Battleaxe goes to a BBC politics thing - too heated

Last night I went to the BBC South-East recording of their Election Debate, at the Kino Teatr in St Leonard's - it was a very hot night. It is being shown tonight at 10.45pm - past Battleaxe's bed time!

The Panel.....

    Philosopher didn't want to go, but I had the company of Kelvin, one of our neighbours. It had been an oppressive and sultry day - quite headachy, so I nearly didn't go at all, but kind Philosopher gave me a lift down there and fetched me and Kelvin back.
     We'd been asked to submit questions in advance - I chose two topics. Firstly, imagining you were a first-time voter from one of the most deprived estates in Hastings. What key thing could the key parties offer to secure their vote? Secondly, about the cost of Brexit.  However, in the end they only chose 5 questions (from 120 people), and mine were not among them - nor was Kelvin's, about transport.
      The eventual panel consisted of  Tory Damian Collins (Folkestone and Hythe), our own Hastings Peter Chowney, Caroline Lucas, Kelly-Marie Blundell (Lib Dem, Lewes), and Piers Wauchope (UKIP, Dover), with Natalie Graham as presenter (in the inevitable BBC SE over-tight body-con dress).
       We had been told to get there by 6, but in the event we waited outside the Kino until about 6.30, were then let in to mill around with tea and biscuits, then sat for ages in the hot auditorium. It was really hot too - no air con, all those lights....  The actual recording did not start until at 7.50.  I should know from experience how much time these TV folk spend fiddling with a grotesque amount of equipment that never seems to work properly - see post about our day with Phil Tufnell at the Jerwood.  This time, it was worse - Norman Road was clogged with huge lorries, wires snaking everywhere, and earnest young people in black running around shouting 'I can't hear you'.....



       Anyway, cut to the action. There were plenty of supplementary comments/questions from the floor, but I said nothing. There was far too much, predictably, on immigration and terrorism. I did stick my hand up to tackle Damien about the ridiculous Tory target of  'tens of thousands' but Natalie asked him about it first. On the whole, however, I think the least said about those topics the better. Then there was the NHS - people will insist on the 'my mother was waiting six hours on a trolley' line. It reminds me of being at work, trying to 'empower' housing association tenant board members.... 'my grass hasn't been cut for six weeks'.... 'yes, Alvina, that may be so, but what might that tell us about the effectiveness of the grounds maintenance service' yada yada....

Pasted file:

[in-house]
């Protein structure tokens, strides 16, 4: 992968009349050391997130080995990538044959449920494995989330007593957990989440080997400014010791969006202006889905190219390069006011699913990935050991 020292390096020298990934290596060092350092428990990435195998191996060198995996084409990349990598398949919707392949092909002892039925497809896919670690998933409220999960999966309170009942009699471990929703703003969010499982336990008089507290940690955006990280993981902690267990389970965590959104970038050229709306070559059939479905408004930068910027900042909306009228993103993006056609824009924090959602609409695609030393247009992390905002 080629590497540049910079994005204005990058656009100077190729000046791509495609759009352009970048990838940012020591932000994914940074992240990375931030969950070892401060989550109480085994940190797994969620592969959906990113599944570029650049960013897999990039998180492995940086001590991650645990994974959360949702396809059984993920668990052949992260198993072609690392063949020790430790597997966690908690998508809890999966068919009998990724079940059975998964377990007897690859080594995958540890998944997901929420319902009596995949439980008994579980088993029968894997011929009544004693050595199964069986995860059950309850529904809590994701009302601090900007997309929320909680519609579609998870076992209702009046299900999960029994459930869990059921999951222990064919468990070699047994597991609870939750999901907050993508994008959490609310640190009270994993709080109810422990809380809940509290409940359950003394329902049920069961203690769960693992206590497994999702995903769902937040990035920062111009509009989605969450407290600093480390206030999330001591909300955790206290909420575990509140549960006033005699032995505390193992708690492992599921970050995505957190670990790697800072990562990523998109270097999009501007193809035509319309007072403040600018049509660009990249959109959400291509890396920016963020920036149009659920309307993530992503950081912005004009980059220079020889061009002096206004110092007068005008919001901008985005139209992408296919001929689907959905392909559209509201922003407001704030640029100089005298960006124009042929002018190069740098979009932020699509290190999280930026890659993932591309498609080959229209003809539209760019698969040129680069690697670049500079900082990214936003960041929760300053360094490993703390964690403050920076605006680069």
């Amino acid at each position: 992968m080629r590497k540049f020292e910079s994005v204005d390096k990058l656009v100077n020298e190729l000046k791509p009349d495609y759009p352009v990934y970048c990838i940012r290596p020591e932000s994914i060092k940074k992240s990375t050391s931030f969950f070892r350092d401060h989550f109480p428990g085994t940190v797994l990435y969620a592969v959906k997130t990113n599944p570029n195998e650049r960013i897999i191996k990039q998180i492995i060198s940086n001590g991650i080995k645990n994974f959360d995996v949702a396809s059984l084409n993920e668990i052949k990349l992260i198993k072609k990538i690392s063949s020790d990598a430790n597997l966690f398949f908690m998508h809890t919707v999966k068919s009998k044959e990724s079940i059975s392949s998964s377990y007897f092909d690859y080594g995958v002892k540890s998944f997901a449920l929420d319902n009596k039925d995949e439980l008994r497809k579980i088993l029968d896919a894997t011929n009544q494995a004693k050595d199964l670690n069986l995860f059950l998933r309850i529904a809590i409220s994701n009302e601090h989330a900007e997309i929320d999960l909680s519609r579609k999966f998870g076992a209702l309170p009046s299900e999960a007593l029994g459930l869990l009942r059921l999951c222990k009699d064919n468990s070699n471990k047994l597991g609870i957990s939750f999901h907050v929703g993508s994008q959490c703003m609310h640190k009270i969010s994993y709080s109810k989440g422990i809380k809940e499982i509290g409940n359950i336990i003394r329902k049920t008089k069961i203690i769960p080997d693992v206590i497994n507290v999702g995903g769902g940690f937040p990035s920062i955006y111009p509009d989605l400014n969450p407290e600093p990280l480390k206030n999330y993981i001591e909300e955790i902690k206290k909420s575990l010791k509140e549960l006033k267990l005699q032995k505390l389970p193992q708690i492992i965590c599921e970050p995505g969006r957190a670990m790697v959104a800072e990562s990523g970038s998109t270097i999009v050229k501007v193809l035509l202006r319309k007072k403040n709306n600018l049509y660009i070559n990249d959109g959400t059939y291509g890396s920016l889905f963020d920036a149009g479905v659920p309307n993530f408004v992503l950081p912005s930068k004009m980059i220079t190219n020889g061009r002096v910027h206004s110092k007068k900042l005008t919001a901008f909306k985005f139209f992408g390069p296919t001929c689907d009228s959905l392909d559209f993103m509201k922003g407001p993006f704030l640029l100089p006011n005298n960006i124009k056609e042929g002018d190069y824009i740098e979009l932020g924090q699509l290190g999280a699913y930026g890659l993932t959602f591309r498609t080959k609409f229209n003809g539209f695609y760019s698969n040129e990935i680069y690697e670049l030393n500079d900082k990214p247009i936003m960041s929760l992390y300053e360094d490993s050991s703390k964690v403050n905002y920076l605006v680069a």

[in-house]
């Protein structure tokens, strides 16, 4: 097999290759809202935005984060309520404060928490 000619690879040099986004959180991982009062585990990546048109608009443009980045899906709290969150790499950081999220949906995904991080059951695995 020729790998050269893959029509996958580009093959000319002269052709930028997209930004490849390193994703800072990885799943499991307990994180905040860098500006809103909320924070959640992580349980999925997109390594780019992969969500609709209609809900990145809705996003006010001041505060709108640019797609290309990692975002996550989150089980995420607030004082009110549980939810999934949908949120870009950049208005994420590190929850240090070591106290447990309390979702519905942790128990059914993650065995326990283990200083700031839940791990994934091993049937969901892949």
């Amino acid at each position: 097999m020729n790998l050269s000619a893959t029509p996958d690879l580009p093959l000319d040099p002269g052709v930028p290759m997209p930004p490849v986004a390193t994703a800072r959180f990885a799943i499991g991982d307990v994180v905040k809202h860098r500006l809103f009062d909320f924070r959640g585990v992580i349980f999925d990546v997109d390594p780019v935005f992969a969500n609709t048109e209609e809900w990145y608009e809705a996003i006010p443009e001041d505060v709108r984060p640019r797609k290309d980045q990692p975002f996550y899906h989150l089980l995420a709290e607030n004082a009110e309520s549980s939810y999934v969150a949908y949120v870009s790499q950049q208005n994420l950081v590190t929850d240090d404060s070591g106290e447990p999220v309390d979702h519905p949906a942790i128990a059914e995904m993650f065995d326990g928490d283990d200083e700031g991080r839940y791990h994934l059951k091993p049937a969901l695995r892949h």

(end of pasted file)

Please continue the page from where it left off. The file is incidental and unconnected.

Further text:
Natalie irritated me very much. All presenters these days try to copy the confrontational style of a Paxman or an Andrew Neil - the result is that they hardly let anyone finish a sentence before they butt in. Predictably, too, she seemed to be especially snappy with Peter Chowney, who has even grown a Corbynistic beard - I have told him to keep that beard under strict control already on Facebook - it won't be going down too well in Rye and the villages.....  I'm not a Corbyn fan, but how much longer can people bang on about 'links' with the IRA? Natalie just wouldn't let it go.
     So, how did they all do? Caroline Lucas, needless to say, didn't even have to get out of first gear. What a fantastic operator that woman is. I'd certainly vote for her if we lived in Brighton. The young Lib Dem woman was also extremely impressive - sadly, wasted on the Lib Dems. Tory Damien was typical of his breed -  red-faced, sweaty and blustering, struggling to make his points to a predominantly left-wing audience. The UKIP bloke was, thank goodness, at least sane and didn't make a fool of himself or make embarrassing remarks about Muslims.
     Peter? He turned in a perfectly respectable performance. However, also like Corbyn, I think he is compelled to be a bit 'well, I have thought long and hard and it is very difficult.... on the one hand, but on the other....' etc. All he says is true, and right, but people expect sound-bites from politicians. (Why should they expect such meaningless stuff anyway? Strong and stable? I don't think so). However, I think he would be an excellent MP for Hastings and has the real interests of the place at heart. If our seat was just Hastings, I think he would win easily, but unfortunately, he has to win over Toryland too.....
     You can gather from this that Battleaxe has made up her political mind. I am not voting for the leader - the idea of Corbyn's gang running things is still appalling - but must vote in line with my own values around fairness etc. The Tory gang are no better anyway..... Boris Johnson anyone? The Tory manifesto/campaign is dreadful. Here, in Hastings, we have our chance to get rid of nasty Amber Rudd - we have to give it the best possible chance.
     

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